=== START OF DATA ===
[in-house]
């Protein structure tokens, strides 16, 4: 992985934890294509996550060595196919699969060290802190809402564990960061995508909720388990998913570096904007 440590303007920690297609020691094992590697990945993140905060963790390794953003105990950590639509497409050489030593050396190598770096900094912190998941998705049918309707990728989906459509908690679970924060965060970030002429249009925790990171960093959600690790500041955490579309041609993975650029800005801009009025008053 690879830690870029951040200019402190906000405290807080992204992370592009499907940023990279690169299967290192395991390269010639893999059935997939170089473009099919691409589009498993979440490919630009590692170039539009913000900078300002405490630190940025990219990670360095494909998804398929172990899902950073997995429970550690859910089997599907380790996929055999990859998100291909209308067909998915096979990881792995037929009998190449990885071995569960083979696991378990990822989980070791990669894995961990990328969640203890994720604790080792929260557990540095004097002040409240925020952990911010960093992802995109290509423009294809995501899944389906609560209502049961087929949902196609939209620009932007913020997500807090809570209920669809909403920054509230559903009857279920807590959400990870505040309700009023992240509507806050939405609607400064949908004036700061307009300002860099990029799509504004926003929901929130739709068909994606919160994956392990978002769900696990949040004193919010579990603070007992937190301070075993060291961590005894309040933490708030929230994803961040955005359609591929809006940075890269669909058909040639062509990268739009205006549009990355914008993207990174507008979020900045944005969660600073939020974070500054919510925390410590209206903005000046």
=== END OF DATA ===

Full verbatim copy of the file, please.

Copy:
[in-house]
């Protein structure tokens, strides 16, 4: 992985934890294509996550060595196919699969060290802190809402564990960061995508909720388990998913570096904007 440590303007920690297609020691094992590697990945993140905060963790390794953003105990950590639509497409050489030593050396190598770096900094912190998941998705049918309707990728989906459509908690679970924060965060970030002429249009925790990171960093959600690790500041955490579309041609993975650029800005801009009025008053 690879830690870029951040200019402190906000405290807080992204992370592009499907940023990279690169299967290192395991390269010639893999059935997939170089473009099919691409589009498993979440490919630009590692170039539009913000900078300002405490630190940025990219990670360095494909998804398929172990899902950073997995429970550690859910089997599907380790996929055999990859998100291909209308067909998915096979990881792995037929009998190449990885071995569960083979696991378990990822989980070791990669894995961990990328969640203890994720604790080792929260557990540095004097002040409240925020952990911010960093992802995109290509423009294809995501899944389906609560209502049961087929949902196609939209620009932007913020997500807090809570209920669809909403920054509230559903009857279920807590959400990870505040309700009023992240509507806050939405609607400064949908004036700061307009300002860099990029799509504004926003929901929130739709068909994606919160994956392990978002769900696990949040004193919010579990603070007992937190301070075993060291961590005894309040933490708030929230994803961040955005359609591929809006940075890269669909058909040639062509990268739009205006549009990355914008993207990174507008979020900045944005969660600073939020974070500054919510925390410590209206903005000046």